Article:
bah!
by moooooooo on Mon 28th Mar 2005 15:54 UTC

Ubuntu has a "sister" (brother maybe??) called Kubuntu which is KDE based.
http://www.kubuntu.org.uk/
So to say Ubuntu is purely Gnome based is, well...not so accurate.

Most distros offer you choice....and really it's usually at install time where you pick your preferred desktop environment...or you do it post install.

Gentoo is one of the easiest to do. Once you install the base stuff...you can either issue:

emerge gnome
or
emerge kde

to install your preferred environment and then follow the documentation to get it all up and running...and it's good doco by the way.
cheers
peter

v @Adam
by Joe on Mon 28th Mar 2005 15:58 UTC
v @moooo
by Joe on Mon 28th Mar 2005 16:01 UTC
Manpower, pure and simple
by Sos on Mon 28th Mar 2005 16:04 UTC

there is nothing th guy can do, you run a maintain a who freaking linux distro, and one as popular as slack, just leave it be, i personally really like gnome, it is the underset to my XFCE(which lack alot, hence gnome be underset to make up for it) setup, i rather not have the core of slack be less updated, just have my choice is DE, and as for gnome deps, that is what make gnome so tightly integrated, unlike KDE,

@Joe
by moooooooo on Mon 28th Mar 2005 16:10 UTC

Dorkball? nice...havent "heard" that one b4...but here in Oz we'd probably have other similar insults.

And you think Ubuntu is ready for "primetime"?? Get a grip. It's a Debian fork. Yeah ok, a good fork (nothing like a good fork ;-) ) but it's still nowhere near the main players...Yet.

Yes..it's looking good and will gain massive ground (except...no Java...no Flash...but that's another story)

So yes, Kubuntu *should* be on an Ubuntu users' radar considering Ubuntus "maturity"...or lack thereof or "newness" if you prefer.
cheers
peter

Inconsequential
by Mike on Mon 28th Mar 2005 16:44 UTC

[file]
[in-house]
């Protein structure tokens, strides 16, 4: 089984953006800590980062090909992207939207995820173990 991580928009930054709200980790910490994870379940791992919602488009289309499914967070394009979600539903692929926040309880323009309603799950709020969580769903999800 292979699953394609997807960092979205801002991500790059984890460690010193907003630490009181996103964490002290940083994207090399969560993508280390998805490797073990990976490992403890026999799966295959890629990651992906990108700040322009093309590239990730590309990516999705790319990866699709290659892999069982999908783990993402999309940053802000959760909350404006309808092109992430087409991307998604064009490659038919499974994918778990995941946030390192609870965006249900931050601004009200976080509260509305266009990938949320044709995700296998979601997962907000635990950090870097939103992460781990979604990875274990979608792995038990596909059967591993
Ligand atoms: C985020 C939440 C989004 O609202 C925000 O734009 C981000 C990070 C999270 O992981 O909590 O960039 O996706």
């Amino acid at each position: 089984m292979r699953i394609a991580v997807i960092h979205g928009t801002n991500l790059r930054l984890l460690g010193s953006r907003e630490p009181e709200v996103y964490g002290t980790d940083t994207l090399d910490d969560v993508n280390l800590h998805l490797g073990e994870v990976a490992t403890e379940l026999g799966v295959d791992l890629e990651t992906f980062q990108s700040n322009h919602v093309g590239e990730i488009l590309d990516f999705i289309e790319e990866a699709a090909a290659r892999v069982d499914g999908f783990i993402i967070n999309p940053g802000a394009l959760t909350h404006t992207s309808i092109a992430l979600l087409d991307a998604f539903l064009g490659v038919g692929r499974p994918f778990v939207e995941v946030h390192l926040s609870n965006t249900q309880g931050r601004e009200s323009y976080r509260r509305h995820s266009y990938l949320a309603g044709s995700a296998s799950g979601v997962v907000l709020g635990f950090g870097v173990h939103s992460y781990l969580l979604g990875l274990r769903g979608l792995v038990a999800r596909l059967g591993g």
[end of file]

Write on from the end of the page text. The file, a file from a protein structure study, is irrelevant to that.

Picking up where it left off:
Although i'm both a huge Slackware fan and an even bigger Gnome fan, this switch doesn't really matter. Dropline is a better distribution of Gnome than the "Official" Slackware build anyway. Gnome/Slack users would be nicely suited with Dropline, and Patrick won't have to fuss with it anymore.

Also, i hear Arch is good, but the last time i tried to install it, it didn't go well.

v Good riddance.
by Angel on Mon 28th Mar 2005 16:59 UTC
Please
by Figa on Mon 28th Mar 2005 17:19 UTC

You all that are switching to other distros because Gnome is gone, please get a life. You can still install it yourself. Personally Gnome would be my third option, behind Fluxbox and XFCE. I like Gnome, the way they are going, but Slackware is still a far better distro thatn RH(fedora), Suse and specially Ubuntu. If you are gonna change distros because one is easier or more automated that the other one, please don't call yourself a Linux guru, expert or whatever. You might as well just use Linspire or windows.
Just Install it, or try the suggestions from Pat. If you don't fell like going through the exitment of installing it yourself, then what are you doing using Slackware in the first place? Geeks love it, and most geeks don't use Gnome, because a WM gives you more freedom over your computer. Either use it or shut up. Stop anoying people with your "Gnome is better, itt is my favorite, so I am going to move to the easier distro Ubuntu." Yes please do so and get it over with. If you wanna learn then stay with Slackware, Gentoo, or try the *BSDs.

Good riddance!
by Anonymous on Mon 28th Mar 2005 17:37 UTC

Pat has warned last year, that he'll drop Gnome if the building process/dependancy hell is not improved. He made good on his promise, and I am happy about it. Slackware has always been the cleanest, most transparent and manageable Linux distro - Gnome has been an ugly spot there.

Dependencies
by Anonymous on Mon 28th Mar 2005 17:49 UTC

It should be mentioned that the reason Gnome has such a huge dependency problem is :

A.) Poor choices made at the beginning of the 2.X cycle
B.) They are forced to maintain backwards compatability.

I think its very unfair to compare KDE and Gnome in this respect.

Gnome 1.X ->[Partial rewrite]-> Gnome 2.X

KDE 1.X ->[Rewrite]-> KDE 2.X -> KDE 3.X

KDE had the opportunity to experiment with different technologies and learn from their mistakes, Gnome didnt. With Gnome3 *hopefully* coming after the 2.14 release, the Gnomers will no doubt kick some serious ass.

Now you might ask, why is the Gnome community so demanding of backwards compataiblity for so long, why havent they already branched off? Just a thought, perhaps pressure from RH, Sun, etc. Sun in paticular seems to want to create a stable platform around Gnome to appeal to ISVs. It makes me tingle seeing this kind of devotion in the OSS community, very professional. No doubt, Gnome is on the fast track to world domination.